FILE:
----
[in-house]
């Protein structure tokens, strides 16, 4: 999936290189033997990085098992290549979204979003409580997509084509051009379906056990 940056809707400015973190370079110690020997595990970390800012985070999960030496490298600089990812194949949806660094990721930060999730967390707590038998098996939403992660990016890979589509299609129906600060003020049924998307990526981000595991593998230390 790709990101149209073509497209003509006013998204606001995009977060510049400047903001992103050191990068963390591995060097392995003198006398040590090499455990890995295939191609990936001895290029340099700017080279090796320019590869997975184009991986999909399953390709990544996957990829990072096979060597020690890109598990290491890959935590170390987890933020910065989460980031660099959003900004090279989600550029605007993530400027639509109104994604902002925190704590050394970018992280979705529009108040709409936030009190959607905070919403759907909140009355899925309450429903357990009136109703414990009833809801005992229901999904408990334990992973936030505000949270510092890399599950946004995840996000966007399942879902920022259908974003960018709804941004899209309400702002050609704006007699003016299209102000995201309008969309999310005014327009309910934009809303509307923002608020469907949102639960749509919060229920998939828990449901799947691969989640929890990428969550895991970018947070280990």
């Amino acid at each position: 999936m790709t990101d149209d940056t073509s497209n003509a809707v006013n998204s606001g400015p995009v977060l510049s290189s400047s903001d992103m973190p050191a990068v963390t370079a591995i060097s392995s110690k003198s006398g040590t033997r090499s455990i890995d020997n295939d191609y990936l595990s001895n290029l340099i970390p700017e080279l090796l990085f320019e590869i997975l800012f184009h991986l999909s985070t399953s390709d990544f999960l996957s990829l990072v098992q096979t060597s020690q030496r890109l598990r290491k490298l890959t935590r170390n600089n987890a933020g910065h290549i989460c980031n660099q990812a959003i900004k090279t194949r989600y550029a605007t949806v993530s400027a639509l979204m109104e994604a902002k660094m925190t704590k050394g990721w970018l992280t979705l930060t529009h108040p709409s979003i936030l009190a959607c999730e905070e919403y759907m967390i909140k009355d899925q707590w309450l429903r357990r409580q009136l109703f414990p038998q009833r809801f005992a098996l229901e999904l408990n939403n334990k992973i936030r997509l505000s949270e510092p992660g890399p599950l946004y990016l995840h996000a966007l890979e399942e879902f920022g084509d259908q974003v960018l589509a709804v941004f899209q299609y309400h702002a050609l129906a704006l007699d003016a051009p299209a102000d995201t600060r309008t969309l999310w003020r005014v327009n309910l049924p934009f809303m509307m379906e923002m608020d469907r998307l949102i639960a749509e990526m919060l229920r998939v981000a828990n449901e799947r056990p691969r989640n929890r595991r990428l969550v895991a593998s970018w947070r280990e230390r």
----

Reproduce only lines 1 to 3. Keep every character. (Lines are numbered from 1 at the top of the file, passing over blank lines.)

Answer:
[in-house]
């Protein structure tokens, strides 16, 4: 999936290189033997990085098992290549979204979003409580997509084509051009379906056990 940056809707400015973190370079110690020997595990970390800012985070999960030496490298600089990812194949949806660094990721930060999730967390707590038998098996939403992660990016890979589509299609129906600060003020049924998307990526981000595991593998230390 790709990101149209073509497209003509006013998204606001995009977060510049400047903001992103050191990068963390591995060097392995003198006398040590090499455990890995295939191609990936001895290029340099700017080279090796320019590869997975184009991986999909399953390709990544996957990829990072096979060597020690890109598990290491890959935590170390987890933020910065989460980031660099959003900004090279989600550029605007993530400027639509109104994604902002925190704590050394970018992280979705529009108040709409936030009190959607905070919403759907909140009355899925309450429903357990009136109703414990009833809801005992229901999904408990334990992973936030505000949270510092890399599950946004995840996000966007399942879902920022259908974003960018709804941004899209309400702002050609704006007699003016299209102000995201309008969309999310005014327009309910934009809303509307923002608020469907949102639960749509919060229920998939828990449901799947691969989640929890990428969550895991970018947070280990």
């Amino acid at each position: 999936m790709t990101d149209d940056t073509s497209n003509a809707v006013n998204s606001g400015p995009v977060l510049s290189s400047s903001d992103m973190p050191a990068v963390t370079a591995i060097s392995s110690k003198s006398g040590t033997r090499s455990i890995d020997n295939d191609y990936l595990s001895n290029l340099i970390p700017e080279l090796l990085f320019e590869i997975l800012f184009h991986l999909s985070t399953s390709d990544f999960l996957s990829l990072v098992q096979t060597s020690q030496r890109l598990r290491k490298l890959t935590r170390n600089n987890a933020g910065h290549i989460c980031n660099q990812a959003i900004k090279t194949r989600y550029a605007t949806v993530s400027a639509l979204m109104e994604a902002k660094m925190t704590k050394g990721w970018l992280t979705l930060t529009h108040p709409s979003i936030l009190a959607c999730e905070e919403y759907m967390i909140k009355d899925q707590w309450l429903r357990r409580q009136l109703f414990p038998q009833r809801f005992a098996l229901e999904l408990n939403n334990k992973i936030r997509l505000s949270e510092p992660g890399p599950l946004y990016l995840h996000a966007l890979e399942e879902f920022g084509d259908q974003v960018l589509a709804v941004f899209q299609y309400h702002a050609l129906a704006l007699d003016a051009p299209a102000d995201t600060r309008t969309l999310w003020r005014v327009n309910l049924p934009f809303m509307m379906e923002m608020d469907r998307l949102i639960a749509e990526m919060l229920r998939v981000a828990n449901e799947r056990p691969r989640n929890r595991r990428l969550v895991a593998s970018w947070r280990e230390r």